SearchEngineWatch today published an article on SEM in regulated industries. Although it covered Pharma, Alcohol, etc. it did not go into Banking and Lending, specifically Mortgage Lending which is a world I live in every day - and also one very active in SEM.
Here are some introductory thoughts on SEM and Mortgage lending regulation:
You have been living under a rock if you have not seen the ubiquitous Get a $200,000 loan for $825! ads everywhere. Most of these ads are produced by lead generation companies such as Lowermybills, which currently are not agressively pursued by the regulators who closely watch all banks, mortgage banks and brokers. Who knows if this will last forever.
Truth in Lending and Regulation Z
Truth in Lending was enacted in 1968 (and simplified in 1980) as part of the Consumer Credit Protection Act. Congress was worried that customers could not accurately shop for credit due to the unregulated practices and lack of uniformity in advertising and disclosures. The Truth in Lending act required that all credit issuers who make 25 or more loans annually give certain uniform disclosures. The Federal Reserve Board issued Regulation Z to implement Truth in Lending.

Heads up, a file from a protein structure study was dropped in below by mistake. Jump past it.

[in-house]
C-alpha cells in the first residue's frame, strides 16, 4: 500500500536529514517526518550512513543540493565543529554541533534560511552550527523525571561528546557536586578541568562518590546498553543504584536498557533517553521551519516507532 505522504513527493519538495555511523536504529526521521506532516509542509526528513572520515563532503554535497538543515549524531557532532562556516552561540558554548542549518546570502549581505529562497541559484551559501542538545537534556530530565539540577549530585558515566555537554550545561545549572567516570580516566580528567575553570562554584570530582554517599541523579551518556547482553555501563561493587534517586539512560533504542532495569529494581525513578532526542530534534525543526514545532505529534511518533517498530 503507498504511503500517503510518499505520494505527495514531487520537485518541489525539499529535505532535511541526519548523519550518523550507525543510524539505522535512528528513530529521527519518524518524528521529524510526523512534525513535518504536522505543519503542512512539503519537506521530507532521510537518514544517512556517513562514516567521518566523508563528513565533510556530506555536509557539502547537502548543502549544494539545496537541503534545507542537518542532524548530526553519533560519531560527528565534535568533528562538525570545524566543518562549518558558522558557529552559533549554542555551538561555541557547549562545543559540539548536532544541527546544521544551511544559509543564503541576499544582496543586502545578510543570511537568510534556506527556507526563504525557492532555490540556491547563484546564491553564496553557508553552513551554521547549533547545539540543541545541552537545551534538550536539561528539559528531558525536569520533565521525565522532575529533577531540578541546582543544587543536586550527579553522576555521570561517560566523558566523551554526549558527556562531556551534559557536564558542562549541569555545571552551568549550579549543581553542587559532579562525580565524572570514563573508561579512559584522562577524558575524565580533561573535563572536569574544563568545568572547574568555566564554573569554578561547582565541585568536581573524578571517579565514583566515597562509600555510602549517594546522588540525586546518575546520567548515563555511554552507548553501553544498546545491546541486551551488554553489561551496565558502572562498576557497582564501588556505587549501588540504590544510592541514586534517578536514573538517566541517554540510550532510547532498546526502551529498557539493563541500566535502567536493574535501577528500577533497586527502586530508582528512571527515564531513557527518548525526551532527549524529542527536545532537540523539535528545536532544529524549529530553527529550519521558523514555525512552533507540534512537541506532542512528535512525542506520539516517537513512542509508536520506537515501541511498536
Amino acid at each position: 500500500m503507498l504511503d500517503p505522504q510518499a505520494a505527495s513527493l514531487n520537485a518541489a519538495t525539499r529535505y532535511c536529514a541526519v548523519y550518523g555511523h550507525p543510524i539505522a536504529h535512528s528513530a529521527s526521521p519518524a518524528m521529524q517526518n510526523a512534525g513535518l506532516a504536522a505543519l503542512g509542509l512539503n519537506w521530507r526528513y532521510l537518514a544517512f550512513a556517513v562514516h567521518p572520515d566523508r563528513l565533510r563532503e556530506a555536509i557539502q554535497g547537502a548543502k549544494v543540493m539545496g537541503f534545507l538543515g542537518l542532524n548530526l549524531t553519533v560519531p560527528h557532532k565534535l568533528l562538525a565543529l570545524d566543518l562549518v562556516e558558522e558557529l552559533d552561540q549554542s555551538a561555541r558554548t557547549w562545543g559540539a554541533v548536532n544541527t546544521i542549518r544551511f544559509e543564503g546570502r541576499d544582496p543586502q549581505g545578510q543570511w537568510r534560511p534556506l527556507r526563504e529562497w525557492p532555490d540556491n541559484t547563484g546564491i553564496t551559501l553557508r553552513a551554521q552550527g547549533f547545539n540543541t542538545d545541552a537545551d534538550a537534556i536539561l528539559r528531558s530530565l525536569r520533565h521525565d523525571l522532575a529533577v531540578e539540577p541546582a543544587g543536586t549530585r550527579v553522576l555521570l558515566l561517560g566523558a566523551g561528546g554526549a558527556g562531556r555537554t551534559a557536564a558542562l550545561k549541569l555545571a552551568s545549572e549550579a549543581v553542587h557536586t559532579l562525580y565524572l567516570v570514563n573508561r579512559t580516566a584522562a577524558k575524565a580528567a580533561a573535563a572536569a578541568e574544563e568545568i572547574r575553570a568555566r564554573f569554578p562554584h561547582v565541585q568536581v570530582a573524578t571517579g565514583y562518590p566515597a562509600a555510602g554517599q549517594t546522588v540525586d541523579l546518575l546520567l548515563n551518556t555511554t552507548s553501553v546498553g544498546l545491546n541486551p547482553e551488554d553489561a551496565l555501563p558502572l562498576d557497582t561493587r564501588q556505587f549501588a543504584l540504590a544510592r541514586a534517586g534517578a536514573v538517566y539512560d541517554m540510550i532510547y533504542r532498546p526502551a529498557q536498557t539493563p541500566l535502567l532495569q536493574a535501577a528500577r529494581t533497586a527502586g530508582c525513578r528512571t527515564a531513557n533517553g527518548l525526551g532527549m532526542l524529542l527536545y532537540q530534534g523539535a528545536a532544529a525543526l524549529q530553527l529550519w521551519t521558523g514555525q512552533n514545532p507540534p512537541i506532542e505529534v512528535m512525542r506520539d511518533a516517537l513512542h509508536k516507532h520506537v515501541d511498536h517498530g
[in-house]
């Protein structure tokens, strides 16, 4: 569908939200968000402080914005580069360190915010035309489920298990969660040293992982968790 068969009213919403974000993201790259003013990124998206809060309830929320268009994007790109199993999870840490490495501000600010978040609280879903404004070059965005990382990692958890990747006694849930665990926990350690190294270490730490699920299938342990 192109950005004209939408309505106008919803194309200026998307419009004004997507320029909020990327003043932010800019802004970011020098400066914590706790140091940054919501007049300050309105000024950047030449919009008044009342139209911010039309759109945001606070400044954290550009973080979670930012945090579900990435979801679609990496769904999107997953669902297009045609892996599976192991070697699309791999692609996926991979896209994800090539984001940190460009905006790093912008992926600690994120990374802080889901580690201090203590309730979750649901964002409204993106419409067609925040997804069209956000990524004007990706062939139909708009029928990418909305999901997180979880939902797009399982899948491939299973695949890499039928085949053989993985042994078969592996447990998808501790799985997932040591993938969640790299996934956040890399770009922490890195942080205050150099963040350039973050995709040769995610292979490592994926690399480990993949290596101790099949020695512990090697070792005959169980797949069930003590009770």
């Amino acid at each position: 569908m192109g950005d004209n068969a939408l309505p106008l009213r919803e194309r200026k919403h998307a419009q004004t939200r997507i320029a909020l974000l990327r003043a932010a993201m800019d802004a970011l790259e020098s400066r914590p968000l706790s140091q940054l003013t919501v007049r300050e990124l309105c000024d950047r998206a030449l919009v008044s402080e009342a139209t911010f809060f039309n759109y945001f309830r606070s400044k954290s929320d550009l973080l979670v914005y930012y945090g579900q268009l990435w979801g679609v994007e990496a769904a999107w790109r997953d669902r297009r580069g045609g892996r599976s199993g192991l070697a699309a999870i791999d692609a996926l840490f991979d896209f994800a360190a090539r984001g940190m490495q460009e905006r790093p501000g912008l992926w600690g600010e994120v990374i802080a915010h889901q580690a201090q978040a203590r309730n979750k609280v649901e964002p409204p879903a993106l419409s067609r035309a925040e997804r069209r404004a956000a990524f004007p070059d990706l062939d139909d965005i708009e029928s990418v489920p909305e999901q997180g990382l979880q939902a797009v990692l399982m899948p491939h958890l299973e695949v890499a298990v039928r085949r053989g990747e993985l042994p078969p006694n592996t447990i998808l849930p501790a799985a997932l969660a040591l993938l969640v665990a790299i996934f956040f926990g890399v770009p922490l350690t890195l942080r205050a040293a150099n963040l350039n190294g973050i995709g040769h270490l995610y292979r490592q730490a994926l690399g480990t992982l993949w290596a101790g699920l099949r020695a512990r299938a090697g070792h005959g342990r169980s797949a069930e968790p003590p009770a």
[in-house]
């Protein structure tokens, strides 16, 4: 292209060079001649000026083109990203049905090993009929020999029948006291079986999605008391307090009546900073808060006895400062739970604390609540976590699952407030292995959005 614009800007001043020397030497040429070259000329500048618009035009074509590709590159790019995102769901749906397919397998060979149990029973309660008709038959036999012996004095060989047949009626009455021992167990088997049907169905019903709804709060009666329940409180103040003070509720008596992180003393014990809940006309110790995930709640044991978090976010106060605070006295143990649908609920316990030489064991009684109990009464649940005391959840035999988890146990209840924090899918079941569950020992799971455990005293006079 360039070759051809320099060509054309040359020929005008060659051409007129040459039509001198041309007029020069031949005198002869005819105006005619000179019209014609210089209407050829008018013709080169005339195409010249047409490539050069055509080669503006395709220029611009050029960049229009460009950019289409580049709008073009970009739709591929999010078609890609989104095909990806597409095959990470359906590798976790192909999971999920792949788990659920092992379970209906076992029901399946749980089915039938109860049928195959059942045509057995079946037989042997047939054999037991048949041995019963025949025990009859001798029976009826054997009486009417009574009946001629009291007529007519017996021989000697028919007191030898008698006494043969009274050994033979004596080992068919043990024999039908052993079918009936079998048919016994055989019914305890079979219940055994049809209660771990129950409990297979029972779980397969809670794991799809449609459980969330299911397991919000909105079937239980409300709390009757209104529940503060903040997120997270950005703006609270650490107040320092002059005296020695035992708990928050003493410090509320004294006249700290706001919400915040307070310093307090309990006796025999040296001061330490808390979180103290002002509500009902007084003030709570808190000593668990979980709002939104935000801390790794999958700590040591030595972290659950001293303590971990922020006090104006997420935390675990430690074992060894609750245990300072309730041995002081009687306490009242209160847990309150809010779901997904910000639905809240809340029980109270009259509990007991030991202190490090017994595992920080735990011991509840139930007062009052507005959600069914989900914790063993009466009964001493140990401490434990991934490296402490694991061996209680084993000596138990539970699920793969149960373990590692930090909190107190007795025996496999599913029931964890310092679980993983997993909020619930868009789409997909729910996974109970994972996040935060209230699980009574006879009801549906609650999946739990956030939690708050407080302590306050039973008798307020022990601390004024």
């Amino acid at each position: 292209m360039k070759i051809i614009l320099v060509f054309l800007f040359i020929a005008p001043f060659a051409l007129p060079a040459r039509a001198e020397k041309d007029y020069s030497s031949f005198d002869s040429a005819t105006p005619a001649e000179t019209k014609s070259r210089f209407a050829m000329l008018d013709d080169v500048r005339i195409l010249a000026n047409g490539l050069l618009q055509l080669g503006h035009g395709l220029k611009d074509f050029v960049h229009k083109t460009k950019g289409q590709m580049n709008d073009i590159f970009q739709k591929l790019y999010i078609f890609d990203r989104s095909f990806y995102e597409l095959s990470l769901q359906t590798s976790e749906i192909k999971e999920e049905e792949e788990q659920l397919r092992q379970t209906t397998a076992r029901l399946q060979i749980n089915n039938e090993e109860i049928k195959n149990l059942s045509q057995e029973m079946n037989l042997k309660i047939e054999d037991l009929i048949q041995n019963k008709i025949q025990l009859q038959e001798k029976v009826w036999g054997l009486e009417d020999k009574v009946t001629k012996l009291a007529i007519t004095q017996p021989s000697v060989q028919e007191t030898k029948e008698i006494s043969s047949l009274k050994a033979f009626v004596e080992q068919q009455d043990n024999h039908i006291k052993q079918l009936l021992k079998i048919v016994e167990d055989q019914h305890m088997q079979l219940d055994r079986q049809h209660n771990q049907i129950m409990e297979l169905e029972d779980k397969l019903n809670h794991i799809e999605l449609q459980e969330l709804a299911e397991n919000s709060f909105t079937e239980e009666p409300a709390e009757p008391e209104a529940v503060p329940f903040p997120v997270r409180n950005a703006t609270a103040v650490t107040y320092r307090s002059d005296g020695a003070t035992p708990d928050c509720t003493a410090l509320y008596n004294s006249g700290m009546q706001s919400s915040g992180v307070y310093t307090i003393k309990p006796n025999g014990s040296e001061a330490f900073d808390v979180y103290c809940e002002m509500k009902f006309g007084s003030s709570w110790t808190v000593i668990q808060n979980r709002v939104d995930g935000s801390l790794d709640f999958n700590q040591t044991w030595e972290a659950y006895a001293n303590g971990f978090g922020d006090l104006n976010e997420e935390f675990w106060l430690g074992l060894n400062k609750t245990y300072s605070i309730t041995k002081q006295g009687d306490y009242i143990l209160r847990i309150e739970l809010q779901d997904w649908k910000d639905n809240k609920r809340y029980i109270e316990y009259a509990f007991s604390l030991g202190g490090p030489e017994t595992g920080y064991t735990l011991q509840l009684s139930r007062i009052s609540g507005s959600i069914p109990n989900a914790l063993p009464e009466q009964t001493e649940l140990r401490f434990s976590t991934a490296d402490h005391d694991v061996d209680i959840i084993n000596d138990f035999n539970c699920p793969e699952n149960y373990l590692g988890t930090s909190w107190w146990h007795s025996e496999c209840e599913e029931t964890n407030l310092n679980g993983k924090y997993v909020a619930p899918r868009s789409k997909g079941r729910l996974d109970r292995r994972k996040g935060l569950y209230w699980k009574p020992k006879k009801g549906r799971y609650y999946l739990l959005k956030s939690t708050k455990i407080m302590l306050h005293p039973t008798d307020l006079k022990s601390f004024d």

What does it require in regards to SEM and advertising?
Reg Z requires lenders to disclose specific information under certain "trigger term" scenarios:
The trigger terms are:
1. the amount or percentage of any downpayment
2. the number of payments or period of repayment
3. the amount of any payment, and
4. the amount of any finance charge.
The use of any one of these terms requires the creditor to also disclose the following additional terms in the advertisement:
1. the amount or percentage of the downpayment
2. the terms of repayment, and
3. the annual percentage rate (APR), using that term.
Lenders and banks are under constant scrutiny and comply with this regulation by including the 3 required disclosures on the destination webpage.
Lead Vendors, being without consistent regulatory oversight, take a inconsistent approach. Lowermybills has extensive disclosures if you scroll to the bottom of its search landing page. Low.com and many others do not disclose.
Of course the whole idea of a lead vendor, advertising specific loan terms and appropriately disclosing is problematic.
And that's just the tip of the iceberg for my industry. The $200,000 loan for $850 a month ad is a disguised pitch for an Option ARM, a popular, controversial and powerful product.
BusinessWeek's Cover story Nightmare Mortgages calls for additional disclosure from mortgage lenders, holding the industry accountable for the numerous consumers who were never educated that the minimum payment option on their loan caused the additional principal to be tacked on to their loan balance.
But that was another discussion.